- Shaking Things Up With Kesego Moeng
- RiaKathEats and Friends
- Good Food Good Business
- The Perfect Guest: Michaela Jacobsz
The founder of Exuberant Sips, Kesego Moeng, famously known as Robust Hun, is a trailblazer in the mixology space. With only 4 years in the industry, and about a year of that consumed by the inactivity many entrepreneurs and businesses had to yield to in the face of the Covid pandemic, her come up has been one to behold! It all started when a Facebook friend, Tshepiso Moremi suggested she look into the bartending and mixology space. According to Tshepiso, Kesego had a knack for it, and he believed she could do really well if she just gave it a shot, and he was right!
Picture this, bright summer weather, a beautiful and serene backyard lounge setup, the ambient sound of Afrobeats not too intrusive, almost distant but clear enough to savour as you rouse your palate with a chilled crisp and fruity sparkling wine, all this with your favourite people. Well, welcome to Maria Kathurima Selemogwe’s gorgeous home. The milieu of her being is undoubtedly reminiscent of the perfect summer afternoon. Irreproachably warm and radiant.
You may receive frequent requests to become a vendor at events as a food truck owner. And while it may be tempting to say yes to everything, it is crucial to choose your festivals carefully. Find festivals where many people in your target group will be going, and make sure the food you sell suits the tastes of the individuals attending. You'll first want to know how many people are likely to show up.
Hot on the Eswatini food scene is home cook and food blogger Michaela Jacobsz! She is the founder of The Hungry Hun, a food blog that started as a stress release hobby and quickly earned her the coveted number 1 spot at the 2021 Pick n Pay Luju Flame Master Cook-off. We catch up with Michaela to talk all about The Hungry Hun and her love and passion for food.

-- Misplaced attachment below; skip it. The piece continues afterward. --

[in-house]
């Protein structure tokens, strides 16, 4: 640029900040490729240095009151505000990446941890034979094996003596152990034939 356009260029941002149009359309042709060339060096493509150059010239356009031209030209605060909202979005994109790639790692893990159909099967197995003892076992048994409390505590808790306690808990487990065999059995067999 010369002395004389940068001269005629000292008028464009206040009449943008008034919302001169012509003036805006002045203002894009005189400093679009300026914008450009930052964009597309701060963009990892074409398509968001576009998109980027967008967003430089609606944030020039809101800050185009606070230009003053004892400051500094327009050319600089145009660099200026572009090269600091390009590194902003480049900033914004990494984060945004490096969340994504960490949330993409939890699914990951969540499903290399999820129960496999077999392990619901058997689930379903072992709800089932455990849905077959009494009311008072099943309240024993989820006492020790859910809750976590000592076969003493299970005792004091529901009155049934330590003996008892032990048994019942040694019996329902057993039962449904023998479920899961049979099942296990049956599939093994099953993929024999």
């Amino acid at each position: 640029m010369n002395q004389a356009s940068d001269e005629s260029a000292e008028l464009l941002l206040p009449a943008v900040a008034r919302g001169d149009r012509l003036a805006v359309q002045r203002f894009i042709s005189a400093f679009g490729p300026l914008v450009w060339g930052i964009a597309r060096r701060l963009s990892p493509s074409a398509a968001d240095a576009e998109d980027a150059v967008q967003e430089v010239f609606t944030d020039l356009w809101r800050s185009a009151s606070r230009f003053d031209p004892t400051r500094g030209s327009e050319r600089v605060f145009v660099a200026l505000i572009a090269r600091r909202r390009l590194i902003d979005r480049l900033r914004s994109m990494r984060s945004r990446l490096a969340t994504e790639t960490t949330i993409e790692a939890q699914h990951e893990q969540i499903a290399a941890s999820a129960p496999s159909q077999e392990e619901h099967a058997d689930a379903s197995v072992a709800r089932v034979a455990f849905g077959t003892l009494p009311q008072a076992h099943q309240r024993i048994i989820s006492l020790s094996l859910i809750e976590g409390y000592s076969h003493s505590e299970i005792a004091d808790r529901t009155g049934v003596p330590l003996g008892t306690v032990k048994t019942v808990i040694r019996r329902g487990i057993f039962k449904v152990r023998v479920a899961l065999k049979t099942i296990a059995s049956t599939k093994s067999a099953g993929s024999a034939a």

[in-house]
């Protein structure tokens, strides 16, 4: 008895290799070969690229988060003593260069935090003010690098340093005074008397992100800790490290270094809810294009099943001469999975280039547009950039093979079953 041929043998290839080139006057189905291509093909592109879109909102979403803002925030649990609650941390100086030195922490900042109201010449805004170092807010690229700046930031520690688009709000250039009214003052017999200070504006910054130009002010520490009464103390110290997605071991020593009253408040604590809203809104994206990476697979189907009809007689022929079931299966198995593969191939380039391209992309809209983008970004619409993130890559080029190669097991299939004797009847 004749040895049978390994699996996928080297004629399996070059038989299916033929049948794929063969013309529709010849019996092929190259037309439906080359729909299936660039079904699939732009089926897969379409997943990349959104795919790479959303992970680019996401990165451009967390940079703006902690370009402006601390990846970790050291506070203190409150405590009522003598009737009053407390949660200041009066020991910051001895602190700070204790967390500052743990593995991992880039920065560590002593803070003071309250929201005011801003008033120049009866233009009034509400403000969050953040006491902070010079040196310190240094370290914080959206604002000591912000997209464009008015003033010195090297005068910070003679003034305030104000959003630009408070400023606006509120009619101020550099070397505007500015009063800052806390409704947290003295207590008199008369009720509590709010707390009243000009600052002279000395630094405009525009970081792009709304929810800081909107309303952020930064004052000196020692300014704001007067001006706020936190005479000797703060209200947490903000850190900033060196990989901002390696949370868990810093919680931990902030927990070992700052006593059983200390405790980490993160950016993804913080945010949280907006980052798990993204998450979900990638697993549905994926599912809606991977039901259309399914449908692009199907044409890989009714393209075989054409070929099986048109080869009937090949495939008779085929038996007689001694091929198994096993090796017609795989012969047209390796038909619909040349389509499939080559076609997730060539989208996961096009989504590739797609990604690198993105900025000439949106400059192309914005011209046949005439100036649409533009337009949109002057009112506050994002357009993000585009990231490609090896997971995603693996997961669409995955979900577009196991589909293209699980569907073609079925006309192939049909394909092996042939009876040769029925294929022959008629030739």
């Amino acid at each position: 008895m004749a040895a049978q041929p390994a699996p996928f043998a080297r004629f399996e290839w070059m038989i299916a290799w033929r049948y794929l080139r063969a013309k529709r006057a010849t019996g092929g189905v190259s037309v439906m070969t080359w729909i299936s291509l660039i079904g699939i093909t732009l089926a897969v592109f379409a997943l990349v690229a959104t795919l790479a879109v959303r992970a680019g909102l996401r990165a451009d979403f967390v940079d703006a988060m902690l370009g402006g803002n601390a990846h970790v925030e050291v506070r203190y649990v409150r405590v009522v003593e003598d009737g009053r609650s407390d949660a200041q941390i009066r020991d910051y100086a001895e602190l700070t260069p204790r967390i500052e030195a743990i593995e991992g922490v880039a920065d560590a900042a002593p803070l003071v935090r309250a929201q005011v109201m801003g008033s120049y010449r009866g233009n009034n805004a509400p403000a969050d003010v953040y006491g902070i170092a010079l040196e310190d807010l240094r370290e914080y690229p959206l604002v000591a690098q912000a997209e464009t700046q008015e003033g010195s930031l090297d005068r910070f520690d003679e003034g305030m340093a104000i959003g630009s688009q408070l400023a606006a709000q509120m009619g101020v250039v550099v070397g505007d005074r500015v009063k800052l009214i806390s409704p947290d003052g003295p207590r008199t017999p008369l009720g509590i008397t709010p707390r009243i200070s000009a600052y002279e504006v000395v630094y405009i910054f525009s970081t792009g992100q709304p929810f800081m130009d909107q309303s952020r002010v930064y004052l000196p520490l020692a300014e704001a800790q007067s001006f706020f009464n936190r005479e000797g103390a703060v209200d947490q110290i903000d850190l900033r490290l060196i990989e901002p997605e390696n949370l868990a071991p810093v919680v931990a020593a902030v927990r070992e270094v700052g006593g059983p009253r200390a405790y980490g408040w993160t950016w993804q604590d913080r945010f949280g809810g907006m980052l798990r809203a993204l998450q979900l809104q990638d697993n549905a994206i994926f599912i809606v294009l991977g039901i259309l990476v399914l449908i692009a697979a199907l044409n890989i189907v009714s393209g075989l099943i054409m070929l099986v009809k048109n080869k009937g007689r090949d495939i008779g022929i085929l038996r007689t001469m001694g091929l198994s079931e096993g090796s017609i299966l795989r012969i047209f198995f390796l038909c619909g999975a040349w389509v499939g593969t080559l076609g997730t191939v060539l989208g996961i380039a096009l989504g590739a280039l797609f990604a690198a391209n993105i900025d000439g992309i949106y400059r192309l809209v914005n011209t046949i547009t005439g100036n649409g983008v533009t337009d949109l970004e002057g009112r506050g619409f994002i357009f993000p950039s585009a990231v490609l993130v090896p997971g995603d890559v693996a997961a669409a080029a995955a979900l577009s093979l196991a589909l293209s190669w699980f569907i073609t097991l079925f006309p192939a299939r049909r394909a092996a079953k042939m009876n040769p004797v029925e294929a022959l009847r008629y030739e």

The food combo debate! What’s your flavour?
Some of the world’s best food combos have food lovers divided on what is genius or just downright criminal. Pineapples on pizza, whiskey chased with pickling liquid (yes, that’s a thing), popcorn and chocolate, the combinations are endless. But, as it turns out, our love for the unusual and weird can all be explained by elementary biology.
To put it plainly; do pineapples belong on pizza? Yes, they do and should you add the feta cheese to the watermelon? Affirmative. According to science, if you disagree with the above then you’ve been doing it all wrong.
Here’s the breakdown; Taste receptors in the mouth pick up on five basic taste modalities. These are sweet, salty, bitter, sour and savoury, also called Umami. Our taste buds can pick up on all these flavours in one single mouthful when layered expertly. Think of a delicious savoury spatchcock basted with a well-balanced sweet and sour marinade and grilled to golden perfection, or sushi; California rolls with the saltiness of the soy sauce, sharpness of the wasabi and aromatics of the pickled ginger. The flavours just work!
Barb Stuckey, food developer, tastemaker and author of Taste: Surprising stories and science about why food tastes so good says,
“We like sweet because it signals calories, or energy, to us. And we like salt because we need it for normal bodily function. We have no sodium storage system, as we do with other minerals (i.e. we store calcium in our bones), so Mother Nature’s solution is a built-in craving for it. The combination of these two positive biological responses is VERY pleasurable.”
The manifestation of the science as explained above doesn’t always present with the extremes of pieces of chunky pineapple on pizza. It’s in the dipping of your chips or fries in tomato sauce, the addition of bbq sauce to your favourite burger, the necessity of the salty rim with a margarita, or the addition of blue cheese to a sweet pear galette. It’s all innately within us, but as with all things, to varying degrees. This would also explain why some people have a sweet tooth and others are fond of the savoury. One could lean more towards the intense sweetness of fruit on a thin cheesy crust, while another could appreciate just a touch of sweetness in a sauce brushed over a commanding piece of steak. The pursuits of the complexity of layered flavour that appeals to our different taste receptors are all the same, but with a touch of difference. It’s science.